4

For completeness, it should be noted that the substantive hearing of the s. 115A application in Varvari took place prior to 7th October, 2019 when Part 10 of the Legal Services Regulation Act, 2015 ( “the 2015 Act”) came into operation pursuant to the Legal Services Regulation Act, 2015 (Commencement of Certain Provisions) No. 2 Order 2019 (S.I. No. 502 of 2019). In contrast, the substantive hearing of the present appeal took place on 18th October, 2019 after the 2015 Act came into force. In these circumstances, it would appear to me that s. 169 of the 2015 Act would now be the operative provision which replaces 0. 99 r.1 and gives effect, by way of primary legislation, to the principle that costs should ordinarily follow the event. No submissions were made to me at the hearing on 16th January, 2020 as to the possible application of s. 169 of the 2015 Act. It may well be important, in a future case, to determine whether s. 169 can be said to have any application to the specific statutory jurisdiction of the court under s. 115A (14) of the 2012 Act in relation to costs. In circumstances where I have not heard any argument on the issue, it would be inappropriate for me to attempt to express any definite view in relation to the potential interaction between s. 115A (14) of the 2012 Act, on the one hand, and s. 169 of the 2015 Act, on the other. I merely observe that, given the wide terms of s. 115A (14) in the specific context of applications under s. 115A, it would seem to me to be unlikely that s. 169 could be said to override the exercise of the court's jurisdiction under s. 115A (14). That said, courts dealing with costs issues under s. 115A (14) may well be influenced by the approach taken in s. 169 and in particular may think it appropriate to take into account, in any individual case, some or all of the factors in the non-exhaustive list of factors enumerated in s. 169 (1). In this context, it seems to me that the factors identified in s. 169 (1) are matters which a court would be fully entitled to take into account, in a costs application, even in the absence of any statutory provision. As the decision of the Supreme Court in Dunne v. Minister for the Environment [2008] 2 I.R. 775 demonstrates, the court is always entitled, even in cases where the “costs follow the event” principle applies, to depart from that principle, if in the special circumstances of an individual case, the interests of justice require that it should do so.

The submissions on behalf of the practitioner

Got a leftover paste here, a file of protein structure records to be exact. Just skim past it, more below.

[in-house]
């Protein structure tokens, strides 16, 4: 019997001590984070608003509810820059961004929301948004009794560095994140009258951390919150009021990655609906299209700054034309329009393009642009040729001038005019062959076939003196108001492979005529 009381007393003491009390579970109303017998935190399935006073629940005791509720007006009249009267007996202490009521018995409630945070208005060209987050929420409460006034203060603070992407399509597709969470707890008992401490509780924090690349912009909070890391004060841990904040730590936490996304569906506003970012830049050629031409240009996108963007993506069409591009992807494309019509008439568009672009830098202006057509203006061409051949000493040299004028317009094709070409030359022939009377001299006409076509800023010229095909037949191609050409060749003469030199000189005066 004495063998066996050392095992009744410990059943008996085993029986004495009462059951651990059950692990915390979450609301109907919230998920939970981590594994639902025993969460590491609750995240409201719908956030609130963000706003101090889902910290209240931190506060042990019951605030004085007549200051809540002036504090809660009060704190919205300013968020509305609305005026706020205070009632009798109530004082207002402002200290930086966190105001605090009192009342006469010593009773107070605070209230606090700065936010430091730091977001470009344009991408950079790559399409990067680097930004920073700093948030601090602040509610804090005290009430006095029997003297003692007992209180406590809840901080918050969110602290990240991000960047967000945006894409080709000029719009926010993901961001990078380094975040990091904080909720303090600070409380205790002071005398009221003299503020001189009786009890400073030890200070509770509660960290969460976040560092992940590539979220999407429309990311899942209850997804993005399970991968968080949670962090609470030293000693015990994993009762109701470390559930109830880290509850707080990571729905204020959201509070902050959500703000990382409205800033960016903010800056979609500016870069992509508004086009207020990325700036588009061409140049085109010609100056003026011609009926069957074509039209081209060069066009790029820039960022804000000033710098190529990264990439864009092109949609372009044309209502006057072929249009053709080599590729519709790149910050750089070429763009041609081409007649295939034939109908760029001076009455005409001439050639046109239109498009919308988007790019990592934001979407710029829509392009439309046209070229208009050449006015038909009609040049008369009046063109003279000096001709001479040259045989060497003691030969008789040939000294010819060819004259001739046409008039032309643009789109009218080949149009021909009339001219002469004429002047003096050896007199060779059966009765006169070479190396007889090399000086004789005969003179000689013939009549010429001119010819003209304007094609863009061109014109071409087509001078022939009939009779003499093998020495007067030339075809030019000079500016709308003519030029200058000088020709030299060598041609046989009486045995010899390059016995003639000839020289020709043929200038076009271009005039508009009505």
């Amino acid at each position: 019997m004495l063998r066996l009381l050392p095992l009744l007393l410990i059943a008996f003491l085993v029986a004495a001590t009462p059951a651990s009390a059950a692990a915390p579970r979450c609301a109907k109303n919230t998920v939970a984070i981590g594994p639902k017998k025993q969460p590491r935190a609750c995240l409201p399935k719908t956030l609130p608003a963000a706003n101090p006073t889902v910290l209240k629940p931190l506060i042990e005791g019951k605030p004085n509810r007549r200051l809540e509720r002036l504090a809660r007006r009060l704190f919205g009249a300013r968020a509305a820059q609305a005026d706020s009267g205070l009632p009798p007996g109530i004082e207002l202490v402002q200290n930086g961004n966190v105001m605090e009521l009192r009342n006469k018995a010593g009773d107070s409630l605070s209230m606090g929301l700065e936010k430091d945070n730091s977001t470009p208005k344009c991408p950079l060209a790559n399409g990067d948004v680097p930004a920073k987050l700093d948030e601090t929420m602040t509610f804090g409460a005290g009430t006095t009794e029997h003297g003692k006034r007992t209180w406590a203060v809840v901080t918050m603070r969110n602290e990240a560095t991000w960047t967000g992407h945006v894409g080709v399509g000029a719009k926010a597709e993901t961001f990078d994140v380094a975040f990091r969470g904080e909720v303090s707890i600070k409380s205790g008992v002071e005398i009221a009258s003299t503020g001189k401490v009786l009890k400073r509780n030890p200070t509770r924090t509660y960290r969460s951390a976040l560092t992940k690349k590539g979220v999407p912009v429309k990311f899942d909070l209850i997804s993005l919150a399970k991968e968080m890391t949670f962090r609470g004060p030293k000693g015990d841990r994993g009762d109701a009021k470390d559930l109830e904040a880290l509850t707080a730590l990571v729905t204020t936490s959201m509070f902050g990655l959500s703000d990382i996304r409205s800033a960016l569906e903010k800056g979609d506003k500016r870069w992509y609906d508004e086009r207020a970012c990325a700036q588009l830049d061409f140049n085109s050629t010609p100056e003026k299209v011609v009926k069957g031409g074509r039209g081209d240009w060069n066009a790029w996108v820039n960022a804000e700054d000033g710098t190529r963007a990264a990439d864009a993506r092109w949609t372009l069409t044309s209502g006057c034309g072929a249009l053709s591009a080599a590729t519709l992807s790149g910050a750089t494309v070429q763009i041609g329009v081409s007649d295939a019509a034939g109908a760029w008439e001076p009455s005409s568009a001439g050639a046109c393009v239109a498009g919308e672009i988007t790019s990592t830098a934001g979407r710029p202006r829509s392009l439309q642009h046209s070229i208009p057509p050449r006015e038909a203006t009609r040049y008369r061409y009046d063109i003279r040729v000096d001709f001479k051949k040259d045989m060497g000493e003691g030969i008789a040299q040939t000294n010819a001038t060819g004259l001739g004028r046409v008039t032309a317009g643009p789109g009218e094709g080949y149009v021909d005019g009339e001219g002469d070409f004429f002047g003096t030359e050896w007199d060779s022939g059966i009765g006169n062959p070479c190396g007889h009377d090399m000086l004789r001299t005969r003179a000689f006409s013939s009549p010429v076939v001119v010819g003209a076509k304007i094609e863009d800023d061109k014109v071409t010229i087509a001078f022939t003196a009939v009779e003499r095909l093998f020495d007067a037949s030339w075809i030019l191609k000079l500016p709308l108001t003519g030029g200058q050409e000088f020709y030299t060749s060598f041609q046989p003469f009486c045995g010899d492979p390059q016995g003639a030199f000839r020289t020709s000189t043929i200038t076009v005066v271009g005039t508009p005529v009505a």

5

Counsel for the practitioner submitted that, in the particular circumstances of this case, it would be appropriate to apply the “costs follow the event” principle. Counsel for the practitioner drew attention to the fact that, in the Circuit Court, the learned judge made no order as to costs. In the case of first instance proceedings, counsel submitted that the approach taken by the learned Circuit Court judge was correct and in accordance with the practice which has developed subsequent to the judgment of Baker J. in Re, Meeley ( a debtor) [2019] 1 I.R. 235. Counsel acknowledged that, subsequent to the decision in Meeley, a practice had developed to the effect that, in respect of a first instance hearing, the courts generally make no order as to costs on a s. 115A application irrespective of the outcome of that application. However, he submitted that the position must be different where an objecting creditor appeals that decision to a higher court. He argued that, having had the benefit of no costs penalty at the first instance hearing, it would not be appropriate to take the same approach on appeal where the court confirms the decision made at first instance. Counsel also sought to rely on a letter sent by the solicitors for the practitioner to the bank on 17th October, 2019 in which an offer was made that, if the bank agreed not to pursue the appeal, the practitioner would not seek his costs of the appeal. Counsel for the practitioner argued that the failure of the bank to take up this offer added force to his application for the costs of the appeal.

6

Counsel for the practitioner also drew attention to the decision of Simons J. in Tanager v. Ryan [2019] IEHC 694 in which Simons J. held that the unsuccessful respondent, Tanager DAC ( “Tanager”) should be...

To continue reading

Request your trial
3 cases
  • Michael O' Flynn v John O'Driscoll and Others
    • Ireland
    • Supreme Court
    • 15 May 2024
    ...not raise his objection to the PIA. Reference was made in this context to the decision in the case of Re Rebecca Forde Egan (A Debtor) [2020] IEHC 102, in which McDonald J. stated at para. 22: “ It seems to me that a distinction may need to be drawn between appeals where the principal argum......
  • Fergus Byrne v Revenue Commissioners
    • Ireland
    • High Court
    • 17 June 2021
    ...argument is made by her lawyers which are not justifiable in light of the state of the applicable law. This is clear from Re Forde Egan [2020] IEHC 102 where it is clear that court time was wasted on legal submissions which were inconsistent with the pre-existing case law. That was another ......
  • Personal Insolvency Acts 2012-2015 v Fay (a Debtor)
    • Ireland
    • High Court
    • 8 May 2020
    ...In these circumstances, I believe that Pepper is correct to draw attention to the observation made by me in Forde Egan (A Debtor) [2020] IEHC 102, at para. 22, in relation to appeals where the objecting creditor makes submissions which concentrate on addressing genuine concerns in relation ......

VLEX uses login cookies to provide you with a better browsing experience. If you click on 'Accept' or continue browsing this site we consider that you accept our cookie policy. ACCEPT